In employing a low-cost provider strategy, a company must do a better job than rivals of cost-effectively managing value chain activities and/or it must find innovative ways to eliminate or bypass cost-producing activities. Low-cost provider strategies work particularly well when the products of rival sellers are virtually identical or very weakly differentiated and supplies are readily available from eager sellers, when there are not many ways to differentiate product and related services that have value to buyers, when many buyers are price sensitive and shop the market for the lowest price, and when buyer switching costs are low.

The low cost advantage can be used either to reduce prices and have greater revenue and more profits or maintain prices and make more profit. The choice depends upon the time available for building market share. If competitors are very active, then gaining immediate market is the appropriate objective and prices are reduced immediately.

Two ways of developing cost advantage:

1. Increase the efficiency of current value chain activities and decrease cost (incremental improvement) by understanding cost drivers.
2. Reengineer the value chain activities. to gain cost reduction (New design).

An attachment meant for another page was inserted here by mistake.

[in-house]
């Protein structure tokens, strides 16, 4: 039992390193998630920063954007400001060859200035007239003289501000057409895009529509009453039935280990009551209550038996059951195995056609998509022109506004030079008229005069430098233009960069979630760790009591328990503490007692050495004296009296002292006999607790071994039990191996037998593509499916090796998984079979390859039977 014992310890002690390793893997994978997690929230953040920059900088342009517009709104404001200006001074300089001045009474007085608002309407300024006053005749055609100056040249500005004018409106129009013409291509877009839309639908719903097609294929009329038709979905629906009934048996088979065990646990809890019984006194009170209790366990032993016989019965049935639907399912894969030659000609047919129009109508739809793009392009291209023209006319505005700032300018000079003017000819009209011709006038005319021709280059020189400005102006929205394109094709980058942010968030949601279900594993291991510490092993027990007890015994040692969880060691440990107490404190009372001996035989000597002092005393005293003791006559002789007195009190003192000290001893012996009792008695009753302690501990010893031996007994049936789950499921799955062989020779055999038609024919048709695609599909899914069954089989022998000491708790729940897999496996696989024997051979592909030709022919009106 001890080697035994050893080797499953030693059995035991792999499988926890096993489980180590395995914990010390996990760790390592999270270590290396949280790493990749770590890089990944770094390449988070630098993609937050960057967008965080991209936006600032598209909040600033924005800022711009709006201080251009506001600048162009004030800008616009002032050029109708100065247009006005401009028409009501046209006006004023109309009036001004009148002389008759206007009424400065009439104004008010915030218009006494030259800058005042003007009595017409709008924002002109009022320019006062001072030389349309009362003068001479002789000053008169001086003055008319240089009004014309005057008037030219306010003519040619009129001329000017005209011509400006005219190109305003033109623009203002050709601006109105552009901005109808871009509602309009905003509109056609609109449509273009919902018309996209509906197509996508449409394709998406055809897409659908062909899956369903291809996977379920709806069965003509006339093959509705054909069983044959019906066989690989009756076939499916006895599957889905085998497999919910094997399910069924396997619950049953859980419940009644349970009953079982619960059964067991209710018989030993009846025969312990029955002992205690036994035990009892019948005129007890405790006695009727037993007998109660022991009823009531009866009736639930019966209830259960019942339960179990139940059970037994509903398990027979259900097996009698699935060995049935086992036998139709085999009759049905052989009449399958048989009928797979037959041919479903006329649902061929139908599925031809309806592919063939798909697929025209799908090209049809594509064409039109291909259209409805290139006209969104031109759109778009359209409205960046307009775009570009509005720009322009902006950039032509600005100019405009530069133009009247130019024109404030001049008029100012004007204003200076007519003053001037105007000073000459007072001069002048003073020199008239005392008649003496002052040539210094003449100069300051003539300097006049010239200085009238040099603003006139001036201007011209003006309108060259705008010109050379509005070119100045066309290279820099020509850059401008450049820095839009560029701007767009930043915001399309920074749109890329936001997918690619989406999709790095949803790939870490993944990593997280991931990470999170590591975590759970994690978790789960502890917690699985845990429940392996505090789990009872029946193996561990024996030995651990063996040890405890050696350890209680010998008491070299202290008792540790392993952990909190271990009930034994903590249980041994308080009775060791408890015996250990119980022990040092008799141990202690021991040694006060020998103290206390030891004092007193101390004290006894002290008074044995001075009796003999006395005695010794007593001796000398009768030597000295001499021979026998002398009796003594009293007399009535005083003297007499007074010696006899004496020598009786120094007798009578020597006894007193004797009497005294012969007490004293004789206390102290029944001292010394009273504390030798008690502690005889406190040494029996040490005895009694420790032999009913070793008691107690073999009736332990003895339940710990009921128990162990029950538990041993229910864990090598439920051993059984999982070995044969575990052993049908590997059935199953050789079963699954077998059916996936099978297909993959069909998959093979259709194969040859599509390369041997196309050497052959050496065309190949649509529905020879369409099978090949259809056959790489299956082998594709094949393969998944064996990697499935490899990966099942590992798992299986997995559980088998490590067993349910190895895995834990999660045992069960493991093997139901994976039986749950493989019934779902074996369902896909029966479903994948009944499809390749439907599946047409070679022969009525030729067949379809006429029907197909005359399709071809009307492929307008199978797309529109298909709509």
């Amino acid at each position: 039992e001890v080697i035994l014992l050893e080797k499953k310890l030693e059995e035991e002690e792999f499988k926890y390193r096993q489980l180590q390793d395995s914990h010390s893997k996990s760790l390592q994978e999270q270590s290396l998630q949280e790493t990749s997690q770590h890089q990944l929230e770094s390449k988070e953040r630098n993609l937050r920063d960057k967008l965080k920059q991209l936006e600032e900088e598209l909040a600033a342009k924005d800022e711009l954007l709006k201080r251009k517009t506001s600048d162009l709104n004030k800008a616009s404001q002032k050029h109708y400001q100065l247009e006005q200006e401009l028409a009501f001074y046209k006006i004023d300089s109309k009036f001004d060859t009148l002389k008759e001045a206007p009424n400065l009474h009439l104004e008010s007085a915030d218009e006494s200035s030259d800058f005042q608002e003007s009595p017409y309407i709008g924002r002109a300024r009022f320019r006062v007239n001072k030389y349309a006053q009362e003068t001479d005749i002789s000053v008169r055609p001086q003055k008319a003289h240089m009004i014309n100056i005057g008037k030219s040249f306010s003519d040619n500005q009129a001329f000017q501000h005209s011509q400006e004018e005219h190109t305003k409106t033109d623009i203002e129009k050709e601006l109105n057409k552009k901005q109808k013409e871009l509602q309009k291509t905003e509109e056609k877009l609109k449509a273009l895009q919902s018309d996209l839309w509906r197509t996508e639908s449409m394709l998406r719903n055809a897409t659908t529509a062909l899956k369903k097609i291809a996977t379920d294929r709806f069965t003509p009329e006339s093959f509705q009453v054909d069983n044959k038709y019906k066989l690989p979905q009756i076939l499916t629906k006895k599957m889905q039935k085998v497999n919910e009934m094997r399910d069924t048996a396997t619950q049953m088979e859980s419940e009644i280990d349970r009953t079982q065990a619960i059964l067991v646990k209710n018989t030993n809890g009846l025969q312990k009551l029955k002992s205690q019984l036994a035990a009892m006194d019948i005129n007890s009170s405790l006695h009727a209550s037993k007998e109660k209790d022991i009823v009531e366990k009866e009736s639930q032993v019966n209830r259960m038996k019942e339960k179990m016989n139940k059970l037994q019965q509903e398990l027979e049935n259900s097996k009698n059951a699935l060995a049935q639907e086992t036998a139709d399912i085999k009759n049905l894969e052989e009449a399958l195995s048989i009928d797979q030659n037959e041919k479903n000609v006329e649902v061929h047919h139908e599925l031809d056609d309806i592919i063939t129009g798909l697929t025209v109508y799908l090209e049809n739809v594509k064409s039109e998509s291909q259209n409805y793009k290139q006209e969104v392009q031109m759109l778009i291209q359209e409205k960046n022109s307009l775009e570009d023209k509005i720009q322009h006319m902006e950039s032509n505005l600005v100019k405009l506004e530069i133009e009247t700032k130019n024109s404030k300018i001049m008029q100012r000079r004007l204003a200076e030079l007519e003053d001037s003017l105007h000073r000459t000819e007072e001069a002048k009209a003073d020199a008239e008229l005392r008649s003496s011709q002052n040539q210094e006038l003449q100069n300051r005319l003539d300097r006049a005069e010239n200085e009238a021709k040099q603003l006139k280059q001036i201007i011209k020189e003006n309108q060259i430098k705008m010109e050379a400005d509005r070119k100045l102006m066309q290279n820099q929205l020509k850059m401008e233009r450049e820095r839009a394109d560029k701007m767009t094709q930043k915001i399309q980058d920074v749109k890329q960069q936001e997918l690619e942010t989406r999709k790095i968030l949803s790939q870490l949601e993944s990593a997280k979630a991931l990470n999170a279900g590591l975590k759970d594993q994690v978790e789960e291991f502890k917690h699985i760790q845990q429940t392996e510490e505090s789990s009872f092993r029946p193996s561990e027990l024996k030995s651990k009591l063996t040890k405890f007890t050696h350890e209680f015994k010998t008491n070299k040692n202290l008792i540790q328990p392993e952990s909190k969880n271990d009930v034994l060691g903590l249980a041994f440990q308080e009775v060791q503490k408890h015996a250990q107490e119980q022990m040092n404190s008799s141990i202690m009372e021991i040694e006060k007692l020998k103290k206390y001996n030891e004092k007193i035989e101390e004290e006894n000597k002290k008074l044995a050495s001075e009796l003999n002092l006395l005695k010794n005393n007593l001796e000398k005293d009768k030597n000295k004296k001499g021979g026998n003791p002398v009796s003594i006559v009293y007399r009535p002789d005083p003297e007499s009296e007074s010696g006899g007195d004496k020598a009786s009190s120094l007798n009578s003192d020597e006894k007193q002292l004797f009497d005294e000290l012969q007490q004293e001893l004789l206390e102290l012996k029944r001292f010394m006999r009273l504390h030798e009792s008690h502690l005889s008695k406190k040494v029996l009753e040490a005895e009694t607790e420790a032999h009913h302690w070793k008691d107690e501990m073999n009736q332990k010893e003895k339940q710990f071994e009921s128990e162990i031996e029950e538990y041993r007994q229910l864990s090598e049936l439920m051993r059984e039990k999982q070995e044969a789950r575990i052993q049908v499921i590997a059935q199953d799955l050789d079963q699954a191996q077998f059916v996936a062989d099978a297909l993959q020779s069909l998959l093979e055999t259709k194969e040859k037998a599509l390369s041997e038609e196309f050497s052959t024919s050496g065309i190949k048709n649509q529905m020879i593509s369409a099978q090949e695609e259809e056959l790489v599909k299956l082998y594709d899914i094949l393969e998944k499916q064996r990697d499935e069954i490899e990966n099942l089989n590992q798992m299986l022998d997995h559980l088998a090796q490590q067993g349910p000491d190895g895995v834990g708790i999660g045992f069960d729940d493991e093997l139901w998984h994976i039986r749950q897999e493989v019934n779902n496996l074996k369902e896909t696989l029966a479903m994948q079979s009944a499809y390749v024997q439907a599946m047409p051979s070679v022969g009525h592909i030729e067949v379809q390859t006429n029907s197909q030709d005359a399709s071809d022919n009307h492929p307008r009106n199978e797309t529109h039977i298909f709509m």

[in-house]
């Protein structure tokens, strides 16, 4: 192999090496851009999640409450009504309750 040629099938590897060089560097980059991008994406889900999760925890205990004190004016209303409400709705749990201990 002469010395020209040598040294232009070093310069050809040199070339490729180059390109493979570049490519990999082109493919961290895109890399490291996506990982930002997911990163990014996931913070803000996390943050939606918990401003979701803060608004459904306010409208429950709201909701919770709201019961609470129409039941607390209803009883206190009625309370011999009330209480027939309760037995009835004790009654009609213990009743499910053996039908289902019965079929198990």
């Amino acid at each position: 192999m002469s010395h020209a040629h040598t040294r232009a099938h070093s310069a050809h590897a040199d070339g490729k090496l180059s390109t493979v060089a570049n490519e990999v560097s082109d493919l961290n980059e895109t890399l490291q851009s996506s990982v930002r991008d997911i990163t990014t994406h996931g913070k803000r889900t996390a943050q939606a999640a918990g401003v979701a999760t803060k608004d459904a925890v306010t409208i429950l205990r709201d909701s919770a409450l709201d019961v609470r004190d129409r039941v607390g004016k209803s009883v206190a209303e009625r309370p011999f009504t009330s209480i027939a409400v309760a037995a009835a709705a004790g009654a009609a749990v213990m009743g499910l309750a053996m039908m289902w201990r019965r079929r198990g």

Cost Drivers of Value Chain Activities

1. Economies or diseconomies of scale.
2. Learning curve effect
3. Cost of inputs (bought out materials, components, and services)
4. Linkages between activities in the value chain
5. Shared facilities
6. Level of vertical integration - Its increase or decrease based on current opportunities
7. First mover advantage
8. Percentage of capacity utilization
9. Other policy choices made by the company: features of the product, product variety,  delivery times offered, number of distributors/channels used etc.

Reengineering Oppotunities

They generally appear whenever a new technology is developed inhouse or outside. The current examples are

Internet of Things (IoT)
Direct to end user sales (ECommerce)
3D Printing (Computer Aided Design and Computer Integrated Manufacturing)
Frugal Innovation or Engineering





Broad Differentiation